Seyfarth Synopsis: In a simpler time, courts reviewing medical cannabis laws issued employer-friendly decisions, generally finding no duty to accommodate medical cannabis even when state laws allowed its use for medical purposes. Now, however, the tide is rapidly turning. Where does California employment law currently stand on cannabis? Below we address burning issues regarding accommodations

Seyfarth Synopsis: It has long been clear that the Americans with Disabilities Act (ADA) and California law protect employees who suffer from alcoholism if it qualifies as a “disability.” Although courts have recognized the right of an employer to have legitimate work rules that prohibit alcohol use in the workplace, the line between having

Seyfarth Synopsis: California’s Department of Fair Employment and Housing has just issued its Annual Report on civil rights complaints during 2016. Here are some highlights.

The DFEH hails as the largest state civil rights agency in the country, with 220 full-time employees operating out of five offices throughout California. Its annual report makes clear that

Seyfarth Synopsis: The Court of Appeal, on rehearing, has superseded a 2016 decision that employers must reasonably accommodate work restrictions because of the disabilities of the employee’s associates. The superseding opinion recognizes that employers have no established duty to provide accommodations because of the disability of an employee’s associates.

Seyfarth’s One Minute Memo readers will

Seyfarth Synopsis: New legislation effective 2017 will expand California workers’ compensation coverage by requiring coverage for certain high-level individuals unless they affirmatively opt out and waive coverage, thereby reversing the prior rule by which those individuals, to get coverage, had to opt in. 

As a general rule, California employers must provide employees with workers’ compensation

With the 2016 hiring season well under way, California employers are well advised to reconsider their use of criminal records in making hiring decisions.  Although employers are probably aware of “ban the box” and other legislative initiatives, they may not be as familiar with the liability exposure they may create by when using blanket policies

We all know that agency regulations can be informative guidance but, by their nature, extremely detailed and—let’s face it—dry as toast.  The new disability regulations, which went into effect on December 30, 2012, are no exception.  

The regulations seek to “clarify” statutory definitions and employers’ obligations to an employee with an actual or perceived disability.  However, these “clarifications” expand employers burdens under California law.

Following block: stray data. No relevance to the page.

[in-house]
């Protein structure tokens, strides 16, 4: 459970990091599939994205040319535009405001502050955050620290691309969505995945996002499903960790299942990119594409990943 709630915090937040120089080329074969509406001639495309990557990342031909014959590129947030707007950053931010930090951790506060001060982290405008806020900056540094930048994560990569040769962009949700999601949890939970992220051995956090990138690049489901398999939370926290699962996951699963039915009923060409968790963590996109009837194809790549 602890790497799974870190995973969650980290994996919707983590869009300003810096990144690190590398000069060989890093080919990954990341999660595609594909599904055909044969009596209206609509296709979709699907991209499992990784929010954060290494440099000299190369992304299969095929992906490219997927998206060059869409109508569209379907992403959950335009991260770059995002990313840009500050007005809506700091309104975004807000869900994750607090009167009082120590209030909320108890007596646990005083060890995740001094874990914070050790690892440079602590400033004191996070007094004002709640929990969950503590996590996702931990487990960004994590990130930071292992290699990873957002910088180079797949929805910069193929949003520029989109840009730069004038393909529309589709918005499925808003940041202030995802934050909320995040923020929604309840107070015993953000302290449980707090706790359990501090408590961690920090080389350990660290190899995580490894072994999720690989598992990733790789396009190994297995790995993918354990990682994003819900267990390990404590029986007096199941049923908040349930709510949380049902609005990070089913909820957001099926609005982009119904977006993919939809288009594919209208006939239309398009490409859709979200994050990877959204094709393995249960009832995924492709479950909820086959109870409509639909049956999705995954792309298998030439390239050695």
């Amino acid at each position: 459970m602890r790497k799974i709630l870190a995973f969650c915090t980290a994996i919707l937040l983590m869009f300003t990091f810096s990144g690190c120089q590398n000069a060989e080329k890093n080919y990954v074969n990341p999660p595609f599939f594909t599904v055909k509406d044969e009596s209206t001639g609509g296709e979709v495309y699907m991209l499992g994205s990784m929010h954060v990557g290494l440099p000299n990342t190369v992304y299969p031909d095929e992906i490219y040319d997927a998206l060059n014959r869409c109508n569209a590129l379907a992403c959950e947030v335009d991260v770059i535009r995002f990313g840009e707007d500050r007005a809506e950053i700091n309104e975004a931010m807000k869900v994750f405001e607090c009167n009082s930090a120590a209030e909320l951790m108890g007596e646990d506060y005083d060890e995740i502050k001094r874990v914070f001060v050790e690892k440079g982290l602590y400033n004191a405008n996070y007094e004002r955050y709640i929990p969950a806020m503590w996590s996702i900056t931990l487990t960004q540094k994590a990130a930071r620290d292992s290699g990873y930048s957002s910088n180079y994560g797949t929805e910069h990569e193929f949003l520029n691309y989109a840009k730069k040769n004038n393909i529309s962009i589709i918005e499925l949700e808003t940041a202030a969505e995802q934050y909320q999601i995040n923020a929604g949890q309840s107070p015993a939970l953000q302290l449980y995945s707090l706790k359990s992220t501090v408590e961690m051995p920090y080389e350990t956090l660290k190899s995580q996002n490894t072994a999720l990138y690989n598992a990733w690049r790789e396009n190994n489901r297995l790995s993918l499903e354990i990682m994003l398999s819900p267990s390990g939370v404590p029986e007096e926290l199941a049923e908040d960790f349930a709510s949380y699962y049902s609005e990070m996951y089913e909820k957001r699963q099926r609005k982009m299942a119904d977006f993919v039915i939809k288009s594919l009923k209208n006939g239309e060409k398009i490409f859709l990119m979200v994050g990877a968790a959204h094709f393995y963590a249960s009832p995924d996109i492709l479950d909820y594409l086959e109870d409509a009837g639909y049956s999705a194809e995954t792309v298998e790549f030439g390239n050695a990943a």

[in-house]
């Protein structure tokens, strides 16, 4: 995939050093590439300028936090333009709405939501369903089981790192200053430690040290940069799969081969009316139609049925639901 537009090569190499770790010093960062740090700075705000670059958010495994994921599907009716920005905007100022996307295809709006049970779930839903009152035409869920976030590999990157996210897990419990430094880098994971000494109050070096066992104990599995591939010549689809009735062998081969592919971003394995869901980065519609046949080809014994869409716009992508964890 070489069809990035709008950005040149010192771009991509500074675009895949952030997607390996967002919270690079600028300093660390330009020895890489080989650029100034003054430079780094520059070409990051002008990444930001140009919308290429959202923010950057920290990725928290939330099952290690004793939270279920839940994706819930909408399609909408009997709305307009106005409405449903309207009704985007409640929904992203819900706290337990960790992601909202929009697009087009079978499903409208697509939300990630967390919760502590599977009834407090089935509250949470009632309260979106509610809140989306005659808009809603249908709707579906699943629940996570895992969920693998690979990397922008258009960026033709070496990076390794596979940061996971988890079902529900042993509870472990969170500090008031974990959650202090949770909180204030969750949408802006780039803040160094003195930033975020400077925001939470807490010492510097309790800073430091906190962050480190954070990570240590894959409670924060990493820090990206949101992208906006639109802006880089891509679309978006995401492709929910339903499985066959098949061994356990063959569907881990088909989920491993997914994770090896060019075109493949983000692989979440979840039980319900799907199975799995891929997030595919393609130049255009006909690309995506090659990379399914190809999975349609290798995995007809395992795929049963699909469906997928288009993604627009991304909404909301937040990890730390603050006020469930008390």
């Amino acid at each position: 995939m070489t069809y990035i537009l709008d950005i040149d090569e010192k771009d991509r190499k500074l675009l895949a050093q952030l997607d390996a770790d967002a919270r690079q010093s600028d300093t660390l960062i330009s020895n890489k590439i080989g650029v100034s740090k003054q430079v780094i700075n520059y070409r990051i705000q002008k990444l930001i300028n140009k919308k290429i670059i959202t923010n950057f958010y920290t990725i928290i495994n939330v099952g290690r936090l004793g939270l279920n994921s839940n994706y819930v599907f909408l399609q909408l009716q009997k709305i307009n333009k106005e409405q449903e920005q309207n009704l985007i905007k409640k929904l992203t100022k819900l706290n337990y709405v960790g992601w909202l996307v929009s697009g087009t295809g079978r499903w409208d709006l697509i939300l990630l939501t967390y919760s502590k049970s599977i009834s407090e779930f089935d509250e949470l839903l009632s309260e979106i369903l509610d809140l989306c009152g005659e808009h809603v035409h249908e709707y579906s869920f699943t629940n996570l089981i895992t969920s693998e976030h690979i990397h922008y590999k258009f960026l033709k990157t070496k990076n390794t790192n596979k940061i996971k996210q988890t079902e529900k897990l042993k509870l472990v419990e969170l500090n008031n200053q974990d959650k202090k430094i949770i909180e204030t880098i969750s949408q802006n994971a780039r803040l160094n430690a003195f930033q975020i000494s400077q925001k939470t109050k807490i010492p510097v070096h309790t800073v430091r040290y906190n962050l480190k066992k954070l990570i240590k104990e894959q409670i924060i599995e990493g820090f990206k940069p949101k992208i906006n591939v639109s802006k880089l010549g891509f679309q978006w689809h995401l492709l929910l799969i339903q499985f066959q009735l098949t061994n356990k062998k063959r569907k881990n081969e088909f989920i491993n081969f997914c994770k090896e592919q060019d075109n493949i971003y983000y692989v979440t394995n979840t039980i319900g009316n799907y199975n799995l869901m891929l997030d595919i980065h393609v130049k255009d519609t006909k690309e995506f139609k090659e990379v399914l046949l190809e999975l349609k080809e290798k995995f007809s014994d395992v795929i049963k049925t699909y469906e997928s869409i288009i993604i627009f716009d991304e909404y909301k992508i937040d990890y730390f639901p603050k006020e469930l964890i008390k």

Expanded Definition Of “Disability” Including: 

  •     post-traumatic stress disorder
  •     autism spectrum
  •     palsy
  •     heart disease
  •     multiple sclerosis
  •     seizure disorder
  •     clinical depression
  •     obsessive compulsive disorder
  •     schizophrenia
  •     bipolar disorder 

Before the regulationsWhether these conditions met the definition of “disability” under California law was subject to debate, as many other conditions. 

After the regulations:  Not much to debate.  The new regulations specifically say that the analysis as to whether a condition is a disability should not be extensive, regardless if it is a condition explicitly recognized by regulations as such. 

Expanded Definition of “Major Life Activities”:  The definition of “major life activities” now includes sleeping, thinking, and interacting with others (which implies that social disorders will now also be considered disabilities).

How To Determine When Functions Are Essential?  The regulations provide additional guidance as to when a job function is essential.  Updated and accurate job descriptions are crucial and are now actually required by the regulations.  Performance evaluations will also assist in determining whether a function is essential.   

The Growing List Of Reasonable Accommodations:  Similar to the new pregnancy disability regulations that we discussed here and here, the disability regulations include a broader list of reasonable accommodations.  


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Continuing in this series on new California regs, this post calls out three additional areas where the pregnancy disability regulations have changed as of January 1, 2013.  Last time, we talked about expanded definitions, time periods for leave, and required notices.  This time, we are talking reinstatement, interplay with other leaves and reasonable accommodation.  For